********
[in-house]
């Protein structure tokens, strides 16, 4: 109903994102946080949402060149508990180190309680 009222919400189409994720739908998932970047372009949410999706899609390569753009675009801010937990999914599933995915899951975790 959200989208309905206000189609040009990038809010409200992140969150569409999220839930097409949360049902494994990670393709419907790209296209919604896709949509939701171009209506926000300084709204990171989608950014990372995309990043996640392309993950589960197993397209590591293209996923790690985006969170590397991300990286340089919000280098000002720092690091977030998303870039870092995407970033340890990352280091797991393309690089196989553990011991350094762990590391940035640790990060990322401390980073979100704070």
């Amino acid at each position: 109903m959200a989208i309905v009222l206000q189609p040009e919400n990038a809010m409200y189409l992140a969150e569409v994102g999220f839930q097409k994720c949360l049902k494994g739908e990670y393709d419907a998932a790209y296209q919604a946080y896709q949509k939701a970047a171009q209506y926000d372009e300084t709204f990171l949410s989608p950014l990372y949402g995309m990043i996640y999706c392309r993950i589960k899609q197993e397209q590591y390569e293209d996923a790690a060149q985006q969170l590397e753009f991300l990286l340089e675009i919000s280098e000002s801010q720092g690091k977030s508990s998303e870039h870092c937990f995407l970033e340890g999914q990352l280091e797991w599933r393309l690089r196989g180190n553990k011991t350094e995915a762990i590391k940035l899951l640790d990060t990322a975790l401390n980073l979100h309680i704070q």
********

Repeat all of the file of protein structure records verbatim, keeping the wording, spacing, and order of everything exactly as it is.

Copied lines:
[in-house]
């Protein structure tokens, strides 16, 4: 109903994102946080949402060149508990180190309680 009222919400189409994720739908998932970047372009949410999706899609390569753009675009801010937990999914599933995915899951975790 959200989208309905206000189609040009990038809010409200992140969150569409999220839930097409949360049902494994990670393709419907790209296209919604896709949509939701171009209506926000300084709204990171989608950014990372995309990043996640392309993950589960197993397209590591293209996923790690985006969170590397991300990286340089919000280098000002720092690091977030998303870039870092995407970033340890990352280091797991393309690089196989553990011991350094762990590391940035640790990060990322401390980073979100704070």
């Amino acid at each position: 109903m959200a989208i309905v009222l206000q189609p040009e919400n990038a809010m409200y189409l992140a969150e569409v994102g999220f839930q097409k994720c949360l049902k494994g739908e990670y393709d419907a998932a790209y296209q919604a946080y896709q949509k939701a970047a171009q209506y926000d372009e300084t709204f990171l949410s989608p950014l990372y949402g995309m990043i996640y999706c392309r993950i589960k899609q197993e397209q590591y390569e293209d996923a790690a060149q985006q969170l590397e753009f991300l990286l340089e675009i919000s280098e000002s801010q720092g690091k977030s508990s998303e870039h870092c937990f995407l970033e340890g999914q990352l280091e797991w599933r393309l690089r196989g180190n553990k011991t350094e995915a762990i590391k940035l899951l640790d990060t990322a975790l401390n980073l979100h309680i704070q």